Mitchell, Loften, 1970 - 1981
Scope and Contents
Playwright and theater professor Loften Mitchell delivered 5 lectures over 11 years. Mitchell spoke on 2/2/1970 (2015-0002/RR224), 10/17/1972 (2015-0002/RR225), 10/8/1974 (2015-0002/RR226), 9/28/1976 (2015-0002/RR227) and lastly on 1/27/1981 (2015-0002/RR228). James Loften Mitchell (April 15, 1919 – May 14, 2001) was an American playwright and theatre historian who was part of the black American theatre movement of the 1960s.
- 1970 - 1981
Conditions Governing Access
Links to digitized content are included in the finding aid.
Biographical / Historical
Mitchell was born in Columbus, North Carolina, and moved as a young child with his parents to Harlem. As a high school student, he began performing and writing theatrical sketches, and joined the Rose McClendon Players. He met performers such as Ethel Waters and George Wiltshire, and encountered racial discrimination at first hand in his everyday life. As a result, he resolved to work towards presenting positive images of blacks, and providing better work opportunities, in the theatre. He attended the City College of New York and won a scholarship to attend Talladega College in Alabama, where he wrote a paper which later became the basis of his 1967 book, Black Drama: The Story of the American Negro in the Theatre. He married Helen Marsh in 1943; they had two sons, and later divorced.
After serving two years in the U.S. Naval Reserve in World War II, he returned to Harlem and set up a theatre group, the 115th Street People's Theatre, putting on his first play, Blood in the Night, in 1946. He became a graduate student at Columbia University between 1947 and 1951, studying playwriting, while also working as an investigator for the Department of Welfare. His play The Bancroft Dynasty was produced for the People's Theatre in 1948. The theatre group then developed into the Harlem Showcase Theatre, which presented Mitchell's The Shame of the Nation in 1952, based on a notorious rape case, followed by his plays The Cellar and City Called Norfolk.
From 1950 until 1962, Mitchell wrote for, and acted in, The Later Years, a radio program on New York station WNYC. His 1957 play A Land Beyond the River was a fictionalized adaptation of the life of schoolteacher and pastor Joseph DeLaine, whose lawsuit helped end segregation in public schools in the U.S. The play had a long off-Broadway run and was later published as a book. Mitchell won a Guggenheim Fellowship in 1958. In 1960 he released the three act play, Star of the Morning, for which he wrote the script and music, and for which Romare Bearden and Clyde Fox wrote the lyrics.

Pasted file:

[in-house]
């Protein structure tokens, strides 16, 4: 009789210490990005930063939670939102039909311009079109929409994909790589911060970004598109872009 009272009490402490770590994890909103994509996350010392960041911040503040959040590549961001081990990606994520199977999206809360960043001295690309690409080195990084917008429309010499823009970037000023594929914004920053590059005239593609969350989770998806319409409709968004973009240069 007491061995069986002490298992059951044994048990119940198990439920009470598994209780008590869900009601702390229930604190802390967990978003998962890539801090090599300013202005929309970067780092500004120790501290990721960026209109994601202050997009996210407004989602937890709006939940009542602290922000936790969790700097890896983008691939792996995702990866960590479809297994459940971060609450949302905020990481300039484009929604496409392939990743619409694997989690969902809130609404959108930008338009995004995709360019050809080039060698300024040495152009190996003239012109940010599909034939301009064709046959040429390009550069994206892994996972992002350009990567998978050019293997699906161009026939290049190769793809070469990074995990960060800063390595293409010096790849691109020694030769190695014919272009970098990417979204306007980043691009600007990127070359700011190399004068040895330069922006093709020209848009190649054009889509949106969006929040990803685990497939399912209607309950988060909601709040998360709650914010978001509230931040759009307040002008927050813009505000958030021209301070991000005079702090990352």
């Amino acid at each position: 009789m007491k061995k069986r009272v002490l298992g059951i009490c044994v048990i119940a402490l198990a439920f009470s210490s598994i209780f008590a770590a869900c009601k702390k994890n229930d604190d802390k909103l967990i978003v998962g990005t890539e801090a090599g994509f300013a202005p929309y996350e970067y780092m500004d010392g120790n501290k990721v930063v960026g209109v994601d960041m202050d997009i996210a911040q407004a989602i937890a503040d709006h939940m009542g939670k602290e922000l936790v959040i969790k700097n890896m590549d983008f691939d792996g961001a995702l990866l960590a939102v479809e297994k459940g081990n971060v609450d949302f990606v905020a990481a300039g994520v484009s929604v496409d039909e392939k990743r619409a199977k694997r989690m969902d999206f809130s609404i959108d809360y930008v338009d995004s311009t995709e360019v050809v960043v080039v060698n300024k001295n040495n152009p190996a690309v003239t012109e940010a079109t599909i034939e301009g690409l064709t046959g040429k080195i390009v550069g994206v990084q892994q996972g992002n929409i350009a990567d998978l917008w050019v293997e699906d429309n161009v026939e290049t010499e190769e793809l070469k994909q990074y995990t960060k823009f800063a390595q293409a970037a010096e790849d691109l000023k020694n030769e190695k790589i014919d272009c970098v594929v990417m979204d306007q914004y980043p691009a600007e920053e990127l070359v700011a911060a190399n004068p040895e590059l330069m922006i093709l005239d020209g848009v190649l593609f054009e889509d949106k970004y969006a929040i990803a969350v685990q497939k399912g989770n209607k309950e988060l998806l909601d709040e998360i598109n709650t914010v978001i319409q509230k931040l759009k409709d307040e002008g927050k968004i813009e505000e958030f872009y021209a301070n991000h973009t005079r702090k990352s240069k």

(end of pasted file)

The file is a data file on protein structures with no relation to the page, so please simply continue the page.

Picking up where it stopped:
Mitchell also wrote Tell Pharaoh, in which the characters reflect on their African origins and experiences through slavery to the civil rights movement; and, with Irving Burgie, wrote Ballad for Bimshire, an off-Broadway musical. From 1971 he was a professor at the State University of New York at Binghamton. His novel, The Stubborn Old Lady Who Resisted Change, was published in 1973, and he edited Voices of the Black Theatre (1975).
In 1976 Mitchell was nominated for a Tony Award for the revue, Bubbling Brown Sugar. It was staged in both New York and London, where it was nominated for a Laurence Olivier Award. His 1983 musical, Miss Waters, To You, was based on the life of actress and singer Ethel Waters.
He died in Queens, New York, on May 14, 2001, aged 82.
[Wikipedia https://en.wikipedia.org/wiki/Loften_Mitchell https://www.encyclopedia.com/education/news-wires-white-papers-and-books/mitchell-loften-1919-2001 / https://www.nytimes.com/2001/05/23/arts/loften-mitchell-82-dramatist-and-writer-on-black-theater.html]
5 Reels (Magnetic tape audio recordings ) : RR 224 Side A-0:34:14, Side B-1:03:18; tape speed 3¾ IPS; track position ½-Track Mono; Substrate: Polyester. RR 225 1:02:45; tape speed 3¾ IPS; track position ½-Track Mono; Substrate: Polyester. RR 226 0:50:56; tape speed 3¾ IPS; track position ½-Track Mono; Substrate: Polyester. RR 227 0:53:39; tape speed 3¾ IPS; track position ½-Track Mono; Substrate: Polyester. RR 228 1:03:55; tape speed 3¾ IPS; track position ½-Track Mono; Substrate: Polyester.
Language of Materials
From the Series: English
- African American authors Subject Source: Fast
- African American dramatists Subject Source: Fast
- African Americans Subject Source: Fast
- African Americans in popular culture Subject Source: Fast
- Black Experience in the Arts Course (University of Connecticut) -- Sound recordings Subject Source: Local sources
- Connecticut (state) Subject Source: Getty Thesaurus of Geographic Names
- Storrs (inhabited place) Subject Source: Getty Thesaurus of Geographic Names